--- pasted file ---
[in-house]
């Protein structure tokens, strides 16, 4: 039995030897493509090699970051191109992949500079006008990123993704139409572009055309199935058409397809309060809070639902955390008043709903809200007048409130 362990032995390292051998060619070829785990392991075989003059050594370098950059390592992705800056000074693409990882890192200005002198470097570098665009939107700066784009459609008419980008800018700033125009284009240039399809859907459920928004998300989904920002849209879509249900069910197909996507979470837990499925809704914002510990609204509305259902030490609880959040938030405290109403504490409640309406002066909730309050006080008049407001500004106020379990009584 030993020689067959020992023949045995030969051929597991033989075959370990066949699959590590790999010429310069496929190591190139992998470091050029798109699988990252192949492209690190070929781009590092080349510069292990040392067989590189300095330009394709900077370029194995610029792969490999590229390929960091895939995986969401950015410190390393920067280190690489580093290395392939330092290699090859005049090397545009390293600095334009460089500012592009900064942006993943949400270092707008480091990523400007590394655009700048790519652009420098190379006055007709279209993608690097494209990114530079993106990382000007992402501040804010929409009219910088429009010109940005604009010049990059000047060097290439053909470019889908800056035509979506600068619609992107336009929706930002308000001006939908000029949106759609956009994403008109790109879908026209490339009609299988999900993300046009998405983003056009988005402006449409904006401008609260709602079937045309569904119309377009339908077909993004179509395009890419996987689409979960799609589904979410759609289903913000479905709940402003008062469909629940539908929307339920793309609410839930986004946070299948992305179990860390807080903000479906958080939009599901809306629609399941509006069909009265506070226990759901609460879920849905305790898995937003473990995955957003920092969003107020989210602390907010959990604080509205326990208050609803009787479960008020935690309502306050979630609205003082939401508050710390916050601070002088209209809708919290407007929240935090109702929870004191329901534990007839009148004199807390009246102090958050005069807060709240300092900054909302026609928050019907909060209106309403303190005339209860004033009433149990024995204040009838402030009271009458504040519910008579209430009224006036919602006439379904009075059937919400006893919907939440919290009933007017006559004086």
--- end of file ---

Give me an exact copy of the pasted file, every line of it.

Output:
[in-house]
């Protein structure tokens, strides 16, 4: 039995030897493509090699970051191109992949500079006008990123993704139409572009055309199935058409397809309060809070639902955390008043709903809200007048409130 362990032995390292051998060619070829785990392991075989003059050594370098950059390592992705800056000074693409990882890192200005002198470097570098665009939107700066784009459609008419980008800018700033125009284009240039399809859907459920928004998300989904920002849209879509249900069910197909996507979470837990499925809704914002510990609204509305259902030490609880959040938030405290109403504490409640309406002066909730309050006080008049407001500004106020379990009584 030993020689067959020992023949045995030969051929597991033989075959370990066949699959590590790999010429310069496929190591190139992998470091050029798109699988990252192949492209690190070929781009590092080349510069292990040392067989590189300095330009394709900077370029194995610029792969490999590229390929960091895939995986969401950015410190390393920067280190690489580093290395392939330092290699090859005049090397545009390293600095334009460089500012592009900064942006993943949400270092707008480091990523400007590394655009700048790519652009420098190379006055007709279209993608690097494209990114530079993106990382000007992402501040804010929409009219910088429009010109940005604009010049990059000047060097290439053909470019889908800056035509979506600068619609992107336009929706930002308000001006939908000029949106759609956009994403008109790109879908026209490339009609299988999900993300046009998405983003056009988005402006449409904006401008609260709602079937045309569904119309377009339908077909993004179509395009890419996987689409979960799609589904979410759609289903913000479905709940402003008062469909629940539908929307339920793309609410839930986004946070299948992305179990860390807080903000479906958080939009599901809306629609399941509006069909009265506070226990759901609460879920849905305790898995937003473990995955957003920092969003107020989210602390907010959990604080509205326990208050609803009787479960008020935690309502306050979630609205003082939401508050710390916050601070002088209209809708919290407007929240935090109702929870004191329901534990007839009148004199807390009246102090958050005069807060709240300092900054909302026609928050019907909060209106309403303190005339209860004033009433149990024995204040009838402030009271009458504040519910008579209430009224006036919602006439379904009075059937919400006893919907939440919290009933007017006559004086």